Extremely severe cyclonic storm Tauktae, which hit southern Gujarat’s Saurashtra coast on May 17, brought heavy rain to all seven states and Union Territories on India’s western coast. Thousands of uprooted trees damaged residences, vehicles and essential infrastructure such as electricity lines. Around 1,50,000 people had to be evacuated in Gujarat. At least 90 people died.

The damage has drawn into sharp focus the need for adequate disaster mitigation infrastructure like shelters, all-weather roads and embankments in light of increasing cyclonic storms on the west coast. Installation of this infrastructure, however, has not kept pace in this region, official data show.

Phase-II of the National Cyclone Risk Mitigation Project, being implemented since January 2015 by the National Disaster Management Agency and state governments, covers all the west coast states –Gujarat, Maharashtra, Goa, Karnataka, Kerala – and the eastern state of West Bengal. None of the west coast states has met their targets for building multi-purpose cyclone shelters under the National Cyclone Risk Mitigation Project.

While Gujarat has built fewer than half of its planned shelters, Maharashtra has built none. West Bengal on the eastern coast, by contrast, has built all its planned shelters. The western states also lag in installing other critical infrastructure such as saline embankments and underground cabling to ensure continued supply of essential services and developing early warning dissemination systems.

The Arabian Sea coast has historically experienced fewer storms than the Bay of Bengal coast. It normally sees just one cyclonic storm per year, according to India Meteorological Department data. Tauktae, however, was the eighth cyclonic storm to form over the Arabian Sea since 2019, per IMD data, and the second severe cyclone to make landfall on the west coast within a year, after Cyclone Nisarga hit Raigad, Maharashtra, in early June 2020.

Tauktae is thus only the latest evidence of the rising frequency of cyclonic storms forming in the Arabian Sea with the warming of oceans, climate change experts say. The increase in both intensity and frequency of cyclones on India’s western coast due to global heating was also noted in a National Disaster Management Authority study in 2018.

Mitigation structures

The Arabian Sea normally sees the formation of just one cyclonic storm per year. Between 2015 and 2020, cyclonic disturbances over the Arabian Sea increased to nearly four per year, and cyclones and severe cyclones to two per year, on average.

“This is the fourth consecutive year where we have seen a pre-monsoon cyclone over the Arabian Sea,” Roxy Mathew Koll, a scientist at the Indian Institute of Tropical Meteorology, Pune, told IndiaSpend. “It is also the third consecutive year when a cyclone storm has come very close to the west coast of India. Sea surface temperatures have risen rapidly during the past century and this has led to an increase in the frequency and intensity of cyclones in the Arabian Sea.”

The National Cyclone Risk Mitigation Project, funded by the World Bank, the central and state governments, is being implemented in 13 cyclone-prone coastal states and Union Territories since 2011. It involves two key components relating to mitigating risk from disasters – the creation of physical infrastructures such as multi-purpose cyclone shelters, roads for evacuation and the development of early warning dissemination systems – among others.

Phase I ran from 2011 to 2018 and covered Andhra Pradesh and Odisha on the Bay of Bengal coast. The project is currently in its second phase, covering all the states on the western Arabian Sea coast –Gujarat, Maharashtra, Goa, Karnataka, Kerala – and West Bengal in the east. Earlier slated for completion by March 2021, the project has been extended to September 2022.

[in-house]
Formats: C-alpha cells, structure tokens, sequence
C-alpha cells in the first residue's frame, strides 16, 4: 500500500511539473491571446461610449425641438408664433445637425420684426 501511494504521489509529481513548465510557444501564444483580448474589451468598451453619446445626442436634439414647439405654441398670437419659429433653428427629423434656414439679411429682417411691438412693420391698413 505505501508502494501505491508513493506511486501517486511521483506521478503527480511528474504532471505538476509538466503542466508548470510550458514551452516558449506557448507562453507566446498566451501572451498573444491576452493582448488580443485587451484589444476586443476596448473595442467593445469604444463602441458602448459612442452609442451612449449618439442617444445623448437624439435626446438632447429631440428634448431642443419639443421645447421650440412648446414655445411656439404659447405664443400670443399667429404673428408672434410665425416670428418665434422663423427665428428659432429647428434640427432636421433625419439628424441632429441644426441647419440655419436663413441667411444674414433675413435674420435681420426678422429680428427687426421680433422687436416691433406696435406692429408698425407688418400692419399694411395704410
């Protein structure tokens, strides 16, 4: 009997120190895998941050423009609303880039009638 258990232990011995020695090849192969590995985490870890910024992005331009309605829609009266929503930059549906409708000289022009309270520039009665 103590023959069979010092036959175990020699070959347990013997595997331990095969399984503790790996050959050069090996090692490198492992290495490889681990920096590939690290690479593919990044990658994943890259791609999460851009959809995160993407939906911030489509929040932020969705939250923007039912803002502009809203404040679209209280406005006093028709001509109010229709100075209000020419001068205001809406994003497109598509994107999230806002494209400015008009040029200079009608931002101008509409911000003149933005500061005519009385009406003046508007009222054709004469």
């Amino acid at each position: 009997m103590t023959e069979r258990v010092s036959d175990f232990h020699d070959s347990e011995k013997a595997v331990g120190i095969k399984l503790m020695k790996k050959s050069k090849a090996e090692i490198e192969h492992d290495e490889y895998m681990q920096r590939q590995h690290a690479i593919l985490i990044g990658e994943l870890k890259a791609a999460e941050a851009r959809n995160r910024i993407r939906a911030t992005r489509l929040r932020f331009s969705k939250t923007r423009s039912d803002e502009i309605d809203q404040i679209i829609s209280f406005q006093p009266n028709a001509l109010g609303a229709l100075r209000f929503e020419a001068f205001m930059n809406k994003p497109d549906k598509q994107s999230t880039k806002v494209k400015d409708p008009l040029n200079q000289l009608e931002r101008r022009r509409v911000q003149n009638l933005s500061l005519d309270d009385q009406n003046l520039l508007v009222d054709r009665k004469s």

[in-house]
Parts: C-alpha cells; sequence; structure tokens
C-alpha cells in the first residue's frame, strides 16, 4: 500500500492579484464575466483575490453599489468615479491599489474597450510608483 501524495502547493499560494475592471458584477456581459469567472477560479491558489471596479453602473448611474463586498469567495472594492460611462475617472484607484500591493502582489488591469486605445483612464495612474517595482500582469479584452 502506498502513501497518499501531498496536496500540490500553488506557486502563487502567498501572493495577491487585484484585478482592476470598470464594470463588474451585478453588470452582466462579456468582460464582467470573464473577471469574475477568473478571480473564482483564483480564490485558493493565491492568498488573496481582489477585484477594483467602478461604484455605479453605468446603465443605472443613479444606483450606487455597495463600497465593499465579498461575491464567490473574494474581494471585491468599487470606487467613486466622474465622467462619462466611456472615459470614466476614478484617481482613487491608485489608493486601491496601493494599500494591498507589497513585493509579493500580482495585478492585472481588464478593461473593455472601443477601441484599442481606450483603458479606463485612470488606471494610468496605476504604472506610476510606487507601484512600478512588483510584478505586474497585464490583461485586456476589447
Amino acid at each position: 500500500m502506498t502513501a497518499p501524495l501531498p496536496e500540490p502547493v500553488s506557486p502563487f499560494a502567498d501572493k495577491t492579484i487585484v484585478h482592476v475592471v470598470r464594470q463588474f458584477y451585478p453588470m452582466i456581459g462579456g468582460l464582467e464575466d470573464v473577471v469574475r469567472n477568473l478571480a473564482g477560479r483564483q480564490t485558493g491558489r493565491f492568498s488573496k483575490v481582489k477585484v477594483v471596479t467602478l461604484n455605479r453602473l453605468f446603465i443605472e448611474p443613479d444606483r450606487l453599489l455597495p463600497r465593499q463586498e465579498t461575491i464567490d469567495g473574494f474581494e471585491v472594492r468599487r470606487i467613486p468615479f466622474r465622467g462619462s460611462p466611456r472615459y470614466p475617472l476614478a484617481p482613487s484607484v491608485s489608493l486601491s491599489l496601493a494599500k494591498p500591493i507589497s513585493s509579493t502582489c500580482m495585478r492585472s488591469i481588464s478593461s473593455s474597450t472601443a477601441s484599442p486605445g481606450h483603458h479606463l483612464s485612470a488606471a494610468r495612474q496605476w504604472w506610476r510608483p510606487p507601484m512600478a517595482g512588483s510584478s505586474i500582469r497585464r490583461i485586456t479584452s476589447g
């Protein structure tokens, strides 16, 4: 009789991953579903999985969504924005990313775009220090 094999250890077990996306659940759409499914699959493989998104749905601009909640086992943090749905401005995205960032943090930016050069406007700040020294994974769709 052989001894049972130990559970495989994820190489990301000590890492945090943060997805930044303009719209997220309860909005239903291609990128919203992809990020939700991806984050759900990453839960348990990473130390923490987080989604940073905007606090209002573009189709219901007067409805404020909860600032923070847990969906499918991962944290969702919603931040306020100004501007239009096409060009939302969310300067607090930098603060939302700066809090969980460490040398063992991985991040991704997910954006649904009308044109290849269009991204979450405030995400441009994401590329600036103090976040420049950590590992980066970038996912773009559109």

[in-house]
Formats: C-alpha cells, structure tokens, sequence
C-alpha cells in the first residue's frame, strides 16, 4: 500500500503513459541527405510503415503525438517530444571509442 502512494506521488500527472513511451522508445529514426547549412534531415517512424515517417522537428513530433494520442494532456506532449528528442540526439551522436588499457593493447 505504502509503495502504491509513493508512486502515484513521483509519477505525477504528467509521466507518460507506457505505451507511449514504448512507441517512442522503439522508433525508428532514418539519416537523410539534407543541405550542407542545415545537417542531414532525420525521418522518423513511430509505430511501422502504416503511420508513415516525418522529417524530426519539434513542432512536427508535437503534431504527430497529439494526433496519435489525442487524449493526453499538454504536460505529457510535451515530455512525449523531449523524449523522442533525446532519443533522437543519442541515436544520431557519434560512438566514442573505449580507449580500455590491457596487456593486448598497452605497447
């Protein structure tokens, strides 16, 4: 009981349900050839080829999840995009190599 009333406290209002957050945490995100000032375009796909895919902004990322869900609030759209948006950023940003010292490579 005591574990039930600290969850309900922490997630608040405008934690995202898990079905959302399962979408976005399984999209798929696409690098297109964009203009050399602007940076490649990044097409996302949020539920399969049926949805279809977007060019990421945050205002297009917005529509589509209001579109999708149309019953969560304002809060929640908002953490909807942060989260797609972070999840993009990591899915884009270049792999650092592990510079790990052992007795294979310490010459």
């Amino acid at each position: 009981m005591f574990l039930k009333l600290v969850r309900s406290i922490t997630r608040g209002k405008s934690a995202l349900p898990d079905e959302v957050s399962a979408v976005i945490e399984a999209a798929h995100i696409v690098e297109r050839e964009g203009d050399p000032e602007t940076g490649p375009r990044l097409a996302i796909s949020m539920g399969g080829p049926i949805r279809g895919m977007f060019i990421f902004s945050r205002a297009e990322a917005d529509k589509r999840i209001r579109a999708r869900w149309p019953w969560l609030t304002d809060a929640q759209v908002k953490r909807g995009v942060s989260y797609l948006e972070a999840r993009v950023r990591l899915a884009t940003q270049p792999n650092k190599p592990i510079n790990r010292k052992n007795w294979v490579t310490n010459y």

Tamil Nadu, also on India’s eastern coast, is not covered under National Cyclone Risk Mitigation Project. But it has implemented the Coastal Disaster Risk Reduction Project since 2013 with financial assistance from the World Bank to mitigate natural hazards along the coast. Under the Coastal Disaster Risk Reduction Project, the state has installed early warning systems and built 121 multi-purpose evacuation shelters.

Multi-purpose cyclone shelters are the first line of defence against high-speed winds and floods, according to the National Disaster Management Agency. None of the states on the west coast has met their respective targets under National Cyclone Risk Mitigation Project for building multi-purpose cyclone shelters, data show. The three eastern states of Andhra Pradesh, Odisha and West Bengal built all their planned shelters.

Gujarat, which bore the maximum fury of Cyclone Tauktae, is supposed to build 76 multi-purpose cyclone shelters but has completed fewer than half, with 42 still under construction.

Gujarat’s performance, though, is better than neighbouring Maharashtra’s, where zero shelters have been built against 11 planned under National Cyclone Risk Mitigation Project. Cyclone Nisarga had killed six people and injured 15 in Maharashtra in June 2020. There was a delay in finalising tenders for shelters as no bids were received initially, a Maharashtra government official aware of developments told IndiaSpend and added that the state will now seek additional financing and issue work orders soon.

In Goa, where 12 shelters have been planned, only one has been completed. Work on multi-purpose cyclone shelters ( had been delayed in Goa and three out of 10 awarded contracts were terminated due to non-performance and had to be re-tendered, a World Bank review of project implementation had noted in 2019.

Kerala, which saw the major loss of lives of fisherfolk during Cyclone Ockhi in 2017, has completed only seven of 17 planned multi-purpose cyclone shelters.

Karnataka was closest to completing targets for building shelters, having already constructed eight of 11 planned. “We faced delays in completing our target due to the Covid-19 pandemic as well due to some issues in the design of the shelters,” Rajkumar Pujari, project in-charge, National Cyclone Risk Mitigation Project, Karnataka, told IndiaSpend. “We expect the last two shelters to be completed by next March.” In Karnataka, the World Bank review made a note of severe delays in payments to contractors.